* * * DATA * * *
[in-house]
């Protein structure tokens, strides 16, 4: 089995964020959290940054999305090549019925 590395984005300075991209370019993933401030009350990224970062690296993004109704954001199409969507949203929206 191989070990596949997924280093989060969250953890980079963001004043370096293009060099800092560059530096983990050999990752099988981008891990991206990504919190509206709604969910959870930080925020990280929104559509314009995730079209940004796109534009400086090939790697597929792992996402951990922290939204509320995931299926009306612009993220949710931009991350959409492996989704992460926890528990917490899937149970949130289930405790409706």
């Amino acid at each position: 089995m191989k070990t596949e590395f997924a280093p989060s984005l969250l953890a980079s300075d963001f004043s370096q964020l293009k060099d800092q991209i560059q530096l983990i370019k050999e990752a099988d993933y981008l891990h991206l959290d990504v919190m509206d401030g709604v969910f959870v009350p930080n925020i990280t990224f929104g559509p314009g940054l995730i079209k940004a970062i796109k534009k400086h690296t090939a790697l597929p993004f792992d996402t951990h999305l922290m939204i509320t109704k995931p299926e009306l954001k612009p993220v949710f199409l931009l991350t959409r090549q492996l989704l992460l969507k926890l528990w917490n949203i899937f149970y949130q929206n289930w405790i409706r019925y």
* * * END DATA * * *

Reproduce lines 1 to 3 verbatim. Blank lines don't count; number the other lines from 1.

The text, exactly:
[in-house]
């Protein structure tokens, strides 16, 4: 089995964020959290940054999305090549019925 590395984005300075991209370019993933401030009350990224970062690296993004109704954001199409969507949203929206 191989070990596949997924280093989060969250953890980079963001004043370096293009060099800092560059530096983990050999990752099988981008891990991206990504919190509206709604969910959870930080925020990280929104559509314009995730079209940004796109534009400086090939790697597929792992996402951990922290939204509320995931299926009306612009993220949710931009991350959409492996989704992460926890528990917490899937149970949130289930405790409706």
């Amino acid at each position: 089995m191989k070990t596949e590395f997924a280093p989060s984005l969250l953890a980079s300075d963001f004043s370096q964020l293009k060099d800092q991209i560059q530096l983990i370019k050999e990752a099988d993933y981008l891990h991206l959290d990504v919190m509206d401030g709604v969910f959870v009350p930080n925020i990280t990224f929104g559509p314009g940054l995730i079209k940004a970062i796109k534009k400086h690296t090939a790697l597929p993004f792992d996402t951990h999305l922290m939204i509320t109704k995931p299926e009306l954001k612009p993220v949710f199409l931009l991350t959409r090549q492996l989704l992460l969507k926890l528990w917490n949203i899937f149970y949130q929206n289930w405790i409706r019925y």